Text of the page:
NEW YORK -- Reality hadn't yet sunk in for Hal Steinbrenner when he saw the old Yankee Stadium in the process of being demolished four weeks ago. The grandstand had come down, but the park's shell still stood, a convincing mirage that maybe its 85 years of history weren't going anywhere.
"Mr. Steinbrenner deserves another championship." --Joe Girardi, after the Yankees won the pennant
George Steinbrenner, the most famous owner of the free agency era, was at the new Yankee Stadium on Opening Day. When he was introduced, his daughter Jenny, sitting next to him, gently raised his right arm so that he could wave to the crowd. His roar may be gone, but the old lion was able to see his palace open. I watched Steinbrenner choking back emotion on the scoreboard TV from the concourse behind home plate. Next to me, a Yankee fan in a Paul O'Neill jersey had a homemade sign hanging from a string around his neck. It read: "The House that LOOT Built."
Article II, Section 2 of the United States Constitution grants the president "power to grant reprieves and pardons for offenses against the United States." With a stroke of his pen, the man in charge can make legal trouble disappear. As one might expect, this practice can be a bit controversial.
It was just before one o'clock in the morning on Sept. 22, but the scoreboard clock was frozen at 12:21. The last game at Yankee Stadium was over, Sinatra had finally stopped singing New York, New York, and organist Ed Alstrom was playing Goodnight, Sweetheart. The home team had won 7-3 in a game that meant nothing in the standings but everything in a deeper, gut-felt way. The Yankees would not be going to the postseason for the first time since 1993, yet they had drawn 4.3 million fans, including another capacity-plus 54,640 on this night. And now, as the last of them drifted out of the ballpark, it felt like closing night for a hit Broadway show.
Every city in the country, I suppose, has its own relationship with New York City -- you know, much the same way that every college basketball team in the old ACC had a rivalry with North Carolina. The City is just omnipresent in American life. Everyone knows about Boston's rivalry with New York and the friction between Philadelphia and New York and the long-distance relationship between Los Angeles and New York. Chicago calls itself "Second City," and while technically this is because of the way it rebuilt itself after the Great Chicago Fire, I know many people in Chicago who believe it is in some way a reference to New York and its entrenched role as the First City. Kansas City* has a chip on its shoulder about New York that goes back to before the days when the Kansas City Blues were a Yankees minor league team and before the Kansas City A's traded Roger Maris to the big city. People in towns big and small all across America have long placed their own city's charms and ease and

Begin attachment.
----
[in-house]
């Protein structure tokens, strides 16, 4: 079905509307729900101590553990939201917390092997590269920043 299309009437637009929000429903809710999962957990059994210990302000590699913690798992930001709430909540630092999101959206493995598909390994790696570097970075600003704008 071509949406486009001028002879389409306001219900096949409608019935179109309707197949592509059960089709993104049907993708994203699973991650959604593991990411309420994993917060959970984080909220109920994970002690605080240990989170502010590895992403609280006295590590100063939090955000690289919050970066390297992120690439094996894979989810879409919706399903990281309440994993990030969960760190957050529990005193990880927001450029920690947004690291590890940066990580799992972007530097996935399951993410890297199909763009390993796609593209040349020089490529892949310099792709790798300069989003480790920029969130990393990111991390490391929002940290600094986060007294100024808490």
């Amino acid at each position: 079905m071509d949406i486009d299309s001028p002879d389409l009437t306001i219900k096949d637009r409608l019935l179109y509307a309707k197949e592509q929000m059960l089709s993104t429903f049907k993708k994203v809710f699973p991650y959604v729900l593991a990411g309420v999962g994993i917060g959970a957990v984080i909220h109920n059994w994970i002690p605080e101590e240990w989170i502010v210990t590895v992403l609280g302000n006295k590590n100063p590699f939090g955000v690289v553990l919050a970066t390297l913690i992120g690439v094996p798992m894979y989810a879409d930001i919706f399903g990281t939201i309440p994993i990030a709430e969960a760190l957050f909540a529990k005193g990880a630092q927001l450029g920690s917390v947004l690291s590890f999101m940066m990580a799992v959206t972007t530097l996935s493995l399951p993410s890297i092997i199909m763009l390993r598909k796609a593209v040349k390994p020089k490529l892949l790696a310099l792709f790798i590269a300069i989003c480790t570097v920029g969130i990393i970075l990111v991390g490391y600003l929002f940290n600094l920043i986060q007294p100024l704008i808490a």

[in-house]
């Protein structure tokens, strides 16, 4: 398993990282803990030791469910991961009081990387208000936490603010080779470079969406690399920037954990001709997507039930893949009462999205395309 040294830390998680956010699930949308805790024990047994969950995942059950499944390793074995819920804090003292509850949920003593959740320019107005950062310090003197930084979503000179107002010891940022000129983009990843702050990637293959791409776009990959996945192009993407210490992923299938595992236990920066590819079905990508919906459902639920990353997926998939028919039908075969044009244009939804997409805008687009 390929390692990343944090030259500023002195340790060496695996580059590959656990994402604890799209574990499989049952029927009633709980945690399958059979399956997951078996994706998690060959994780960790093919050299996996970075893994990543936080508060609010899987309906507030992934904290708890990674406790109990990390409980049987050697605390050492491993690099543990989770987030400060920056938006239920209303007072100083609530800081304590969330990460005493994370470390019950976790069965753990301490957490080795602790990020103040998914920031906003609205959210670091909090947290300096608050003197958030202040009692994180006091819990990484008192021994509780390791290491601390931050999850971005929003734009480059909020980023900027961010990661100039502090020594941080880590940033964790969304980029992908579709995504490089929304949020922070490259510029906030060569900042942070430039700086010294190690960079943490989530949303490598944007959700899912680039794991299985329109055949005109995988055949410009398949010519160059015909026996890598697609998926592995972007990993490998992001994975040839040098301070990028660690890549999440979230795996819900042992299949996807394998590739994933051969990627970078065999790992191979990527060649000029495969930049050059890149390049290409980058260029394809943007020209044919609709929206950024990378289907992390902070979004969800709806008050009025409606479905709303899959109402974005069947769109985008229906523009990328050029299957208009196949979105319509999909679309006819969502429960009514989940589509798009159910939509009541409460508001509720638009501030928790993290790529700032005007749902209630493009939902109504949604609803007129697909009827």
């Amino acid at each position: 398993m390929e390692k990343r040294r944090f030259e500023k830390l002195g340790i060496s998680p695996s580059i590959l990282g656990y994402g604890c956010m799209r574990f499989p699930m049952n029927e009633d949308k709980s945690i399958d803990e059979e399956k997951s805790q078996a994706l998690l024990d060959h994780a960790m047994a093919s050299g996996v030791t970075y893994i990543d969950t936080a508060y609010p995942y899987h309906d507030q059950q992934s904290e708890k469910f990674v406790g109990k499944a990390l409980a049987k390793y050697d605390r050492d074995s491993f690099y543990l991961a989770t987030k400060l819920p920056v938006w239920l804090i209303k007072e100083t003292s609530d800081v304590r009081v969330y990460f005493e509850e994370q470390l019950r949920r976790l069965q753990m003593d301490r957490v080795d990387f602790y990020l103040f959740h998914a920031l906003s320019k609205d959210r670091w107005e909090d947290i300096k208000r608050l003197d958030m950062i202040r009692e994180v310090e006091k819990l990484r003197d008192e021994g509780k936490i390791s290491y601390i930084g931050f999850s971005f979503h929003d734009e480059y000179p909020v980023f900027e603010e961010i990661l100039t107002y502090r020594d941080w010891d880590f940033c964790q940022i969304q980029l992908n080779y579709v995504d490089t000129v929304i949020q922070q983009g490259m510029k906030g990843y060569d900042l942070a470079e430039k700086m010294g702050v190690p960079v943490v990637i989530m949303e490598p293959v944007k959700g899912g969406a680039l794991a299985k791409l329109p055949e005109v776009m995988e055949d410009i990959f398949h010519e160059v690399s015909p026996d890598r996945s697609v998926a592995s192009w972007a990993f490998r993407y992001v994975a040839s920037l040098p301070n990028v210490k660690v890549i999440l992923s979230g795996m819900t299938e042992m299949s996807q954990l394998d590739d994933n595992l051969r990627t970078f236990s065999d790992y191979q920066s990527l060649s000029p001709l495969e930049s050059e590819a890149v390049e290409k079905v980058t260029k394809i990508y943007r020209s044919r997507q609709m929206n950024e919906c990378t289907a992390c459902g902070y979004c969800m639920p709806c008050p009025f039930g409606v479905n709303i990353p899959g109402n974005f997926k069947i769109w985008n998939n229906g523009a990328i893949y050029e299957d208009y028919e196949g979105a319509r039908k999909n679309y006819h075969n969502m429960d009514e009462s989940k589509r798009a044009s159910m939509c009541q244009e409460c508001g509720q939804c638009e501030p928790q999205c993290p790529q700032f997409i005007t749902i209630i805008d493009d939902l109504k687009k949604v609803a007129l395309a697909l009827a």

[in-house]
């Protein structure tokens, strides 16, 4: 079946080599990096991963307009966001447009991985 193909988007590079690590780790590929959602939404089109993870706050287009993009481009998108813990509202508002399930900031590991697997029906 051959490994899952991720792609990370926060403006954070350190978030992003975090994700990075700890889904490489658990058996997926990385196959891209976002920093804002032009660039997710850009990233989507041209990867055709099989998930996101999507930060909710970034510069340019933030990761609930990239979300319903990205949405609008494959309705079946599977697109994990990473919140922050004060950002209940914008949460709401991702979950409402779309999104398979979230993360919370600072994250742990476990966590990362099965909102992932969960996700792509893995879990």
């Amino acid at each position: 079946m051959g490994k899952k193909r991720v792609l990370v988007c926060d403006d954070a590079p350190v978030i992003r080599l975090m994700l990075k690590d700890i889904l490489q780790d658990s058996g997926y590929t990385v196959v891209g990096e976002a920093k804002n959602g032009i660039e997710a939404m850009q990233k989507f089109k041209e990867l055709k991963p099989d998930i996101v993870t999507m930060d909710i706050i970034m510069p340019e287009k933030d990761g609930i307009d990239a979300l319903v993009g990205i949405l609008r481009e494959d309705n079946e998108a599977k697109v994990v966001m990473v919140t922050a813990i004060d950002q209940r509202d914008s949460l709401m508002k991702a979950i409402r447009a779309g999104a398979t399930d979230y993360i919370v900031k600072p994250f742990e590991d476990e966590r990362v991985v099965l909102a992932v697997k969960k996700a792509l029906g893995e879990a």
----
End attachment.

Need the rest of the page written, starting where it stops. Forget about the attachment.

There are only 21 more regular season games left at Yankee Stadium and each is being treated like standing room only for a smash Broadway show -- it's the hottest ticket in town. That late summer game against Tampa Bay? It's going to cost you. Seats for the regular season finale are already going for more than a thousand bucks a pop.
There was a T-shirt in New York in the early '80s that said, "Welcome to New York, Now Go the ---- Home." It is only with a small degree of exaggeration that you can apply the same sentiment to the experience of watching a game at Yankee Stadium. It is not for the faint of heart or for the aesthetic-minded.
It's never easy being told you're not wanted, that the organization is going in a different direction and that your services will no longer be needed. You can couch it in a thousand euphemisms -- all related to "philosophical differences," of course -- but it doesn't change the fact that you've just been fired.
NASHVILLE, Tenn. -- Yankees ownership approached longtime general manager Brian Cashman offering to talk about an extension to his contract that expires after the 2008 season, SI.com has learned, but Cashman responded by telling his bosses that he doesn't feel the time is right to talk about his contract.
When he was robust and running the New York Yankees, George Steinbrenner never minded a little blood on his hands. He swung his firing axe decisively and often. I was there in Chicago at old Comiskey Park when Dale Berra cried into his dirty sanitary sock when Steinbrenner fired his father, Yogi, only 16 games into the 1985 season. Steinbrenner was rash, but he took the heat for it.
The New York Yankees did the right thing by offering Joe Torre a fair contract that would have kept him the highest-paid manager in the game. And Torre did the right thing by rejecting the offer.
Joe Torre is done as Yankees manager after he rejected their one-year offer to remain with the club, ending his legendary 12-year reign in the Bronx.